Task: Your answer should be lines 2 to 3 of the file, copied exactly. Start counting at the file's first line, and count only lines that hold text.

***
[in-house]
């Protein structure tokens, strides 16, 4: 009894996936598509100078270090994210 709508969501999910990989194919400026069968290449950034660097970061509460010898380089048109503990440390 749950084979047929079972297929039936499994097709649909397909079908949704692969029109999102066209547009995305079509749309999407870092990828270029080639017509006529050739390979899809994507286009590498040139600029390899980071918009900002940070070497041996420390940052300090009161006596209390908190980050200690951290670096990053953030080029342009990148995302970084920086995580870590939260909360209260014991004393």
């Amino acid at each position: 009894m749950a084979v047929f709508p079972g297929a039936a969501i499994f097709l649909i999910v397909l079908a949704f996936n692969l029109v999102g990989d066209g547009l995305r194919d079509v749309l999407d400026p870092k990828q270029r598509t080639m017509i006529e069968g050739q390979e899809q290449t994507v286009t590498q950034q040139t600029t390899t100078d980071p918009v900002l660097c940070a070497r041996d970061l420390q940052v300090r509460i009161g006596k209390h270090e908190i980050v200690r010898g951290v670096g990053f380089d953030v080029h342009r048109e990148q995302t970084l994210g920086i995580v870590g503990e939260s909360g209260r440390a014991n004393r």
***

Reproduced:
């Protein structure tokens, strides 16, 4: 009894996936598509100078270090994210 709508969501999910990989194919400026069968290449950034660097970061509460010898380089048109503990440390 749950084979047929079972297929039936499994097709649909397909079908949704692969029109999102066209547009995305079509749309999407870092990828270029080639017509006529050739390979899809994507286009590498040139600029390899980071918009900002940070070497041996420390940052300090009161006596209390908190980050200690951290670096990053953030080029342009990148995302970084920086995580870590939260909360209260014991004393």
């Amino acid at each position: 009894m749950a084979v047929f709508p079972g297929a039936a969501i499994f097709l649909i999910v397909l079908a949704f996936n692969l029109v999102g990989d066209g547009l995305r194919d079509v749309l999407d400026p870092k990828q270029r598509t080639m017509i006529e069968g050739q390979e899809q290449t994507v286009t590498q950034q040139t600029t390899t100078d980071p918009v900002l660097c940070a070497r041996d970061l420390q940052v300090r509460i009161g006596k209390h270090e908190i980050v200690r010898g951290v670096g990053f380089d953030v080029h342009r048109e990148q995302t970084l994210g920086i995580v870590g503990e939260s909360g209260r440390a014991n004393r």